Investing in Iraq’s Peace: How Good Governance Can Diminish Support for Violent Extremism

A man and woman speaking at a table with notepads in front of them

According to new Mercy Corps research, the success of armed groups in Iraq — such as the Islamic State (ISIS) — is rooted less in deep-seated sectarianism than in poor governance. Where the government is perceived to be unjust, support for non-state armed actors among marginalized groups is high. But support for groups like ISIS can shift quickly and dramatically when public perceptions of government institutions and services improve.

Forging a just, peaceful future for Iraq will require a comprehensive good governance approach.

Building on a series of nationwide public opinion surveys between 2013 and 2015, and in-depth interviews with Iraqi citizens, youth, internally displaced persons (IDPs), civil society leaders, government officials, and activists, this report finds that improving governance in Iraq will require new partnerships with civil society. The timing has never been better: civil society is gaining acceptance in Iraq and is increasingly seen as bridging the gap between citizens and government.

But the clock is ticking. The rise of sectarian militias will likely present new challenges to the future of a cohesive state. Donor support for civil society and good governance in Iraq is waning. Meanwhile, popular goodwill toward the current government may diminish if meaningful reforms are not implemented. In popular demonstrations throughout the country, thousands of Iraqi youth have, in recent months, peacefully advocated for an end to sectarianism and corruption. Iraq must capitalize on this energy, or it risks antagonizing a new generation.

Key findings

  1. Poor governance that results in injustice, real or perceived, is a key driver of conflict: Iraq’s instability is rooted in poor governance, not in ancient group rivalries. When marginalized groups begin to believe the government is going to be more responsive and fair, support for armed violence decreases.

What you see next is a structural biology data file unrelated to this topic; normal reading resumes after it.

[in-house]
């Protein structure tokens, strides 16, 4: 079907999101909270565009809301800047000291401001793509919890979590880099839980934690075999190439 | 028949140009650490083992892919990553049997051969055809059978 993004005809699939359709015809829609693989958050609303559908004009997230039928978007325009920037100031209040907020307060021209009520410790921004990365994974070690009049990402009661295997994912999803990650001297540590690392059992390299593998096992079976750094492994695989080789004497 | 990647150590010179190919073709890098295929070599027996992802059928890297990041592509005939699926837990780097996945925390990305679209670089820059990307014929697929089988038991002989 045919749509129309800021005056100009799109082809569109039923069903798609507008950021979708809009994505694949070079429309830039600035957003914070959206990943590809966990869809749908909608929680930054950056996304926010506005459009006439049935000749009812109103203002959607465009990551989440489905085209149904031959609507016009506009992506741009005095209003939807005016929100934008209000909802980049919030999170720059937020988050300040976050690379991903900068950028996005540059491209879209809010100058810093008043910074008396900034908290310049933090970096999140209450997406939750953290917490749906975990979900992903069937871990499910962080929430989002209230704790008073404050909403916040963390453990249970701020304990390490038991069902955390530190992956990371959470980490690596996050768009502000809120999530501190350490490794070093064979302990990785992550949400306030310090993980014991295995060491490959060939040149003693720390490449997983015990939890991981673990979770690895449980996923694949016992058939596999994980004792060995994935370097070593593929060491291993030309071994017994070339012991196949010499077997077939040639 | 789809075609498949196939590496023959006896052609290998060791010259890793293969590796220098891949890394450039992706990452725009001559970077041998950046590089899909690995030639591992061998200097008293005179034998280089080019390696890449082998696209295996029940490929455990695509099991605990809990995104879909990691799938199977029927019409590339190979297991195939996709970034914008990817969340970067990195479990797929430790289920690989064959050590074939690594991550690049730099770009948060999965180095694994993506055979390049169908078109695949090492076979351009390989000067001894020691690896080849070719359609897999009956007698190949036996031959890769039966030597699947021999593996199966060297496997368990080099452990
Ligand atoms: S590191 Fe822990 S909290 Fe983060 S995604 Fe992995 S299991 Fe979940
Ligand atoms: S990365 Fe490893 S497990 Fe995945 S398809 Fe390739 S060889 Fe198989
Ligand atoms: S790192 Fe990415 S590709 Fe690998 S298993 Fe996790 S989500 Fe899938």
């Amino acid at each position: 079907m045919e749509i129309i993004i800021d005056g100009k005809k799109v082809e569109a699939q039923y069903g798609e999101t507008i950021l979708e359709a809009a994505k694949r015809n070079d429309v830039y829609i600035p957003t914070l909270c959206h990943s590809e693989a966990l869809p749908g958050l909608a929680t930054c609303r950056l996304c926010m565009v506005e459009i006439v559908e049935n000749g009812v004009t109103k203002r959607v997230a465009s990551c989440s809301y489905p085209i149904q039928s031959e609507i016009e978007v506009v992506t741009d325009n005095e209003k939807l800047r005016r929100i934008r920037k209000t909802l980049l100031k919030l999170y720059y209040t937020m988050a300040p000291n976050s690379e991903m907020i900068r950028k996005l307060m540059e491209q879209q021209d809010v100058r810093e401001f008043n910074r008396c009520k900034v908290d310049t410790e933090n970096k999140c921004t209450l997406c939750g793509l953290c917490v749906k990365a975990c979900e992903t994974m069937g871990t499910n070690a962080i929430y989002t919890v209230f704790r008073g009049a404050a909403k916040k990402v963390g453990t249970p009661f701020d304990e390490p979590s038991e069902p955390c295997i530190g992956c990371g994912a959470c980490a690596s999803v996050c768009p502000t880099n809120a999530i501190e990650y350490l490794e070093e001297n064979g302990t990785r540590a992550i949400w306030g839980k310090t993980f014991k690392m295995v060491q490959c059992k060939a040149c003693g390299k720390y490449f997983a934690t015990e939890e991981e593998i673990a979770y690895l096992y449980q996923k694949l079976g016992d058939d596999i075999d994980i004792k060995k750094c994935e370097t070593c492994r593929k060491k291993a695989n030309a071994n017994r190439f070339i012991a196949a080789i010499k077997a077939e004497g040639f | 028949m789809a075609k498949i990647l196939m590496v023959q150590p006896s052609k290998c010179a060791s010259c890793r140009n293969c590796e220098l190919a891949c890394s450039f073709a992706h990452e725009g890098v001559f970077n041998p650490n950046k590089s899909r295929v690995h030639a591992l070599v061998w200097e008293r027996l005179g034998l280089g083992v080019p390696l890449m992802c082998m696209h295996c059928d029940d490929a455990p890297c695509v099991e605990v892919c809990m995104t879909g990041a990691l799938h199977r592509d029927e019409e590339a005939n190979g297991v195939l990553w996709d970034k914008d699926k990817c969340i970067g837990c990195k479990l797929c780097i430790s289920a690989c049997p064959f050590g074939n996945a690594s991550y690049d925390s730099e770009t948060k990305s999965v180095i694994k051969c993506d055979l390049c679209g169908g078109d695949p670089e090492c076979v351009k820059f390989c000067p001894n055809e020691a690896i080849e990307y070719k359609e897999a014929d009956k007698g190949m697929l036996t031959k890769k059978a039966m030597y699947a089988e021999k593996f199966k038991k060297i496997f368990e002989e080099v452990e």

2. While sectarianism is often incorrectly credited for being the main source of conflict, it is nonetheless a threat to future stability: As the violent conflict continues or escalates, sectarian divisions have the potential to increase as political opportunists — both domestic and foreign — stoke tensions to gain power.

  3. Civil society is vital to improving governance and advancing reconciliation: Though civil society is playing a critical role in bridging the gap between citizens and government, the key question is whether, in the face of rising expectations and frustrations, it can direct new energies into nonviolent change.

  4. Iraqi youth, too often side-lined, are of vital importance to governance and civil society efforts: Iraq’s political, social and economic future hinges on its youth. Building a peaceful future for Iraq will require empowering the country’s youth and positively channeling their energies.


  • Build a stronger cooperative relationship between civil society and government on key policy issues by formalizing relations with civil society actors and encouraging donors to commit multi-year investments in Iraqi civil society.

  • Improve the capacity of local actors to play an active role in good governance by engaging civil society partners more deeply in informing programs, and facilitating stronger relationships between youth activities and civil society.

  • Avert further conflict by ensuring governance investments are long-term and informed by local feedback, strengthening Iraq’s Reconciliation Committee, and continuing to improve government responsiveness and accountability.

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